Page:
Nicholas Campbell (Da Vinci’s Inquest) represented the veteran radio actors that populated air waves as well as feature films, often performing narration like Paul Frees, who acted in the 1953 film version of War of the Worlds and provided that film’s narration with his magnificent voice. Campbell was the first person to enter the scene, picking up a fallen newspaper, checking the time, and reading a folded paper while occasionally taking sips from a pocket booze tin.
Once the show begins, Campbell’s actor removes his rumpled, folded mess of script pages, and at one point adjusts his fly because the job is simply that mundane. Don McKellar (Last Night) ostensibly plays Welles, the director and coordinator of the show, making sure everyone meets their cues, follows a few suggested tweaks.
‘Welles’ also maintains a close eye and ear on the musicians, making sure they start and cut out on time – the latter quite important, since the period songs are supposed to suggest a live ballroom that’s switched over to increasingly dire news briefs from Grover’s Hill, where the first Martian craft has crashed into the earth.
The play’s first half is faithful to the original drama, and the only major change has Campbell’s dramatic soliloquy being supported by actual score – absent in the original radio drama.
The musicians, which switch from chamber orchestra to period jazz band, performed wonderful arrangements of Herrmann’s music from “The Lonely,” a sad episode from the Twilight Zone where a stranded astronaut starts to fall in love with a female robotic companion he initially despised. The music is a statement on solitude and of an uncertain future, and Dan Paar’s arrangements (with beautiful bass clarinet) capture the emptiness Campbell’s actor feels as a lone survivor of humanity who contemplates his future, and soon finds he’s not completely alone.
McKellar’s Welles is more of a hint of the stentorian, mischievous icon, so that the actor can concentrate on being a ringleader among diverse creative fields in the ‘live’ studio. His best moments are the subtle exchanges among actors and the foley artist, but the audience never hears their words: it’s all pantomime to maintain the illusion of witnessing a moment in pop culture history.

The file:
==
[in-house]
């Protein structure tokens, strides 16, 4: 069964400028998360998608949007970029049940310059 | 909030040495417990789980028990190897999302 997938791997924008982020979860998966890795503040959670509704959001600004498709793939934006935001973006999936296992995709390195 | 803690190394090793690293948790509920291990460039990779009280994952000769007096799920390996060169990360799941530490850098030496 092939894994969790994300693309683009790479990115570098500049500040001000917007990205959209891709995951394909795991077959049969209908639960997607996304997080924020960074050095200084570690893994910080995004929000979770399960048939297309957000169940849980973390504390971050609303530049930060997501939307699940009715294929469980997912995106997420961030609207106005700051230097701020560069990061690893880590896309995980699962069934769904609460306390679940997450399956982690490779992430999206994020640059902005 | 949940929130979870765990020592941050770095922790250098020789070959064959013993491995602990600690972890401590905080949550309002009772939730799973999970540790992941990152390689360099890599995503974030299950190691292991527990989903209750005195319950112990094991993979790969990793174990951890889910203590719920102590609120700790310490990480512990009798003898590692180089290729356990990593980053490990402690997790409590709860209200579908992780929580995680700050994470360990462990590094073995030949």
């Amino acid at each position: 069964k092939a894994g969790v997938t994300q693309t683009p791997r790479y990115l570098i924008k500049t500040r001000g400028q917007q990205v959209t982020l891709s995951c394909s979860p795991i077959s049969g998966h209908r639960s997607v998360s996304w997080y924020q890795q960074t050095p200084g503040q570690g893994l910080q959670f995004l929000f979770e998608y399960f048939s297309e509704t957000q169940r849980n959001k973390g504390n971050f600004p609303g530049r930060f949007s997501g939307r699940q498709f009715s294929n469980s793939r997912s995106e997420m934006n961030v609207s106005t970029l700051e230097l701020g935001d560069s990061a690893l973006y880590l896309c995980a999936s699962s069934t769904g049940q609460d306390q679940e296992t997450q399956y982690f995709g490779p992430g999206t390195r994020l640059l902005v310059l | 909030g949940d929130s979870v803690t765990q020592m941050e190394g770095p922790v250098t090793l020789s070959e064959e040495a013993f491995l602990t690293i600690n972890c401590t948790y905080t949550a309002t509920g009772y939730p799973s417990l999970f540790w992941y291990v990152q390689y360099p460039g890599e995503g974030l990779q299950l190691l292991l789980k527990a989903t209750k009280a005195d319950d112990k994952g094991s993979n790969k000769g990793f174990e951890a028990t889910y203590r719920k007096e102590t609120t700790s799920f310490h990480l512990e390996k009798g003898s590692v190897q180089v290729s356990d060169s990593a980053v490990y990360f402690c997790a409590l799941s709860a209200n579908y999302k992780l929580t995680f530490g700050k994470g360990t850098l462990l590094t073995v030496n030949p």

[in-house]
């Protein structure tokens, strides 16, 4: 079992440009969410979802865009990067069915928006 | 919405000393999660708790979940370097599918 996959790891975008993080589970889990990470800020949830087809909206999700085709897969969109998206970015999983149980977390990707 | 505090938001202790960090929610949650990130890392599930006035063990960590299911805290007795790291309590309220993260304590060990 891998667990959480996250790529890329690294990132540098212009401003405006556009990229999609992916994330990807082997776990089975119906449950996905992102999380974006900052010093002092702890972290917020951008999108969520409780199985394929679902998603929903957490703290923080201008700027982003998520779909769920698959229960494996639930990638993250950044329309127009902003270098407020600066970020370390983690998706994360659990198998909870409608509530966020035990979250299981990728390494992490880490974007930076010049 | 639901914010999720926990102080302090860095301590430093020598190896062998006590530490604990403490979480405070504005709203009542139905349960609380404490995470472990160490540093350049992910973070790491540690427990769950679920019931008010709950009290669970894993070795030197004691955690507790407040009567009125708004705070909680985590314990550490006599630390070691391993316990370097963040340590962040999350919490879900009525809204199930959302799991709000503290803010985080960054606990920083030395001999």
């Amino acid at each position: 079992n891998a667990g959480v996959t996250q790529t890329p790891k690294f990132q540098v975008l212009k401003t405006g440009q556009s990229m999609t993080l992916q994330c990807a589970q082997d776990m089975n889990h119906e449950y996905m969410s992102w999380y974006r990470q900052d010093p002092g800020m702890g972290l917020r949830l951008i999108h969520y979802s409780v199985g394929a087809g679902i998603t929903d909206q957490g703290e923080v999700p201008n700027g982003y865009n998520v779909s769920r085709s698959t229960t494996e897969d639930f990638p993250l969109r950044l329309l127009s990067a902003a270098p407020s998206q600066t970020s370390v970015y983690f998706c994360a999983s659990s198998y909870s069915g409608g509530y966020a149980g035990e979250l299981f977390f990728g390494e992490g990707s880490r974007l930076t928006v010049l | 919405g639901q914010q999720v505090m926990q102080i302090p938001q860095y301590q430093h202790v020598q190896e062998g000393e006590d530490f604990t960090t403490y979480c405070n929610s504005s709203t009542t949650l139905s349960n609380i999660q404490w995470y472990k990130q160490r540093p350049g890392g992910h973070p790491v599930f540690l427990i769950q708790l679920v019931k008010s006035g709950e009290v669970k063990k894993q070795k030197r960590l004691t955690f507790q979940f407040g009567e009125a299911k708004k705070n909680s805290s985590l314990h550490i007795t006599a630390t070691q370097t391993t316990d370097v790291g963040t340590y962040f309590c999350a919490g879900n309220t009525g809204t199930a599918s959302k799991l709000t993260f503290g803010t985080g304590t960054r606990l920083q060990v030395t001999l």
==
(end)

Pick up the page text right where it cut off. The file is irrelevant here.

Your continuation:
John Gzowski performed his foley work live, and his character’s intro is actually quite clever. In addition to inspecting his own gallery of ‘instruments’ he also knocks over a hollowed shell casing, which is later used to evoke the sound of the trap door falling off the Martian craft onto the ground prior to the aliens’ appearance.
A Slinky toy, suspended and stretched between two poles, formed the alien death ray; a small electrical fan was a military fighter plane losing engine power as it tries to attack an alien craft; and a hung metal sheet was useful for generic crashes, booms, and bangs. There was also a phonograph, from which canned sound effects were spun.
It’s worth contrasting Burashko’s dramatic recreation with the partial attempt done for “The Night America Trembled,” a 1957 episode of Studio One that focuses on the mass-hysteria among select gullible listeners. Like the 2011 play, the 1957 teleplay has the actors gathering in the studio, and a Wellesian figure coordinating the musicians, actors, and foley artist - the latter also spinning canned effects between original sound effects.
And it’s also worth noting how many of the performers smoked like chimneys; in Burashko’s production, cigarettes were lit and smoked occasionally, and the grey residue gave the studio’s a ‘misty’ atmosphere.